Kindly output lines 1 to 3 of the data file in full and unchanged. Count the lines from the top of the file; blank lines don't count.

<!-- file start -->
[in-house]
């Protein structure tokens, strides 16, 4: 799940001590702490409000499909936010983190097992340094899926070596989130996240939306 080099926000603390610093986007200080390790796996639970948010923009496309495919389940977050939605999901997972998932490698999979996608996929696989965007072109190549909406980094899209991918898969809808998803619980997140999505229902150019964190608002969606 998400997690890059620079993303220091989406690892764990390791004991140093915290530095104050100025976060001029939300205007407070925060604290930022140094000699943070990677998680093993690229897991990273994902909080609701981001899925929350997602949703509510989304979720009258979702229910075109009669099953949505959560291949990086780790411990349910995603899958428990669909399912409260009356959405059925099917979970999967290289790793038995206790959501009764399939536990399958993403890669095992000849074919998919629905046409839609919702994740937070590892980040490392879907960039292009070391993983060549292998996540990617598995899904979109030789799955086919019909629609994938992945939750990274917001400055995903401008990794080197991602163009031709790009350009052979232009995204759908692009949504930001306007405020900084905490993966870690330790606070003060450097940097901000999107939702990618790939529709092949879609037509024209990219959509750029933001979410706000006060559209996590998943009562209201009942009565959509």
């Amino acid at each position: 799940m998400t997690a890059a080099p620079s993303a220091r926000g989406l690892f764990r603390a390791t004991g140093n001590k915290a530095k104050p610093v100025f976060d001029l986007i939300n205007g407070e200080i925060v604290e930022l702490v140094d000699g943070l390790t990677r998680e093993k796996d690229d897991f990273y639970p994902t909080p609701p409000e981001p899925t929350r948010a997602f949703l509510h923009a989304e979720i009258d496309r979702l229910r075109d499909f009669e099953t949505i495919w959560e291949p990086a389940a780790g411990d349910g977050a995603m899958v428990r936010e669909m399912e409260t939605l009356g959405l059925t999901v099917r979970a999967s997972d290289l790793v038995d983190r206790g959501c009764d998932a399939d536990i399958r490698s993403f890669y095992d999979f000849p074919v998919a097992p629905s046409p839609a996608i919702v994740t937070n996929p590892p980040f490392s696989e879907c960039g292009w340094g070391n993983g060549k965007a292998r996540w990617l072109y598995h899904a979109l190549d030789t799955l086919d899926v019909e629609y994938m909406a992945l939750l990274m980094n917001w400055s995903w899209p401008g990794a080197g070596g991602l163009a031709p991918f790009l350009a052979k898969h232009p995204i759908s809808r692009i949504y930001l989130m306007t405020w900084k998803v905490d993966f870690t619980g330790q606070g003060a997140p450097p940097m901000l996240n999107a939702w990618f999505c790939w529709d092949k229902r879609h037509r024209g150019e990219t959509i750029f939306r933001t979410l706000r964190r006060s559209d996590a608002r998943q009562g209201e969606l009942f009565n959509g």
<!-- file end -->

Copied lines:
[in-house]
């Protein structure tokens, strides 16, 4: 799940001590702490409000499909936010983190097992340094899926070596989130996240939306 080099926000603390610093986007200080390790796996639970948010923009496309495919389940977050939605999901997972998932490698999979996608996929696989965007072109190549909406980094899209991918898969809808998803619980997140999505229902150019964190608002969606 998400997690890059620079993303220091989406690892764990390791004991140093915290530095104050100025976060001029939300205007407070925060604290930022140094000699943070990677998680093993690229897991990273994902909080609701981001899925929350997602949703509510989304979720009258979702229910075109009669099953949505959560291949990086780790411990349910995603899958428990669909399912409260009356959405059925099917979970999967290289790793038995206790959501009764399939536990399958993403890669095992000849074919998919629905046409839609919702994740937070590892980040490392879907960039292009070391993983060549292998996540990617598995899904979109030789799955086919019909629609994938992945939750990274917001400055995903401008990794080197991602163009031709790009350009052979232009995204759908692009949504930001306007405020900084905490993966870690330790606070003060450097940097901000999107939702990618790939529709092949879609037509024209990219959509750029933001979410706000006060559209996590998943009562209201009942009565959509």
């Amino acid at each position: 799940m998400t997690a890059a080099p620079s993303a220091r926000g989406l690892f764990r603390a390791t004991g140093n001590k915290a530095k104050p610093v100025f976060d001029l986007i939300n205007g407070e200080i925060v604290e930022l702490v140094d000699g943070l390790t990677r998680e093993k796996d690229d897991f990273y639970p994902t909080p609701p409000e981001p899925t929350r948010a997602f949703l509510h923009a989304e979720i009258d496309r979702l229910r075109d499909f009669e099953t949505i495919w959560e291949p990086a389940a780790g411990d349910g977050a995603m899958v428990r936010e669909m399912e409260t939605l009356g959405l059925t999901v099917r979970a999967s997972d290289l790793v038995d983190r206790g959501c009764d998932a399939d536990i399958r490698s993403f890669y095992d999979f000849p074919v998919a097992p629905s046409p839609a996608i919702v994740t937070n996929p590892p980040f490392s696989e879907c960039g292009w340094g070391n993983g060549k965007a292998r996540w990617l072109y598995h899904a979109l190549d030789t799955l086919d899926v019909e629609y994938m909406a992945l939750l990274m980094n917001w400055s995903w899209p401008g990794a080197g070596g991602l163009a031709p991918f790009l350009a052979k898969h232009p995204i759908s809808r692009i949504y930001l989130m306007t405020w900084k998803v905490d993966f870690t619980g330790q606070g003060a997140p450097p940097m901000l996240n999107a939702w990618f999505c790939w529709d092949k229902r879609h037509r024209g150019e990219t959509i750029f939306r933001t979410l706000r964190r006060s559209d996590a608002r998943q009562g209201e969606l009942f009565n959509g």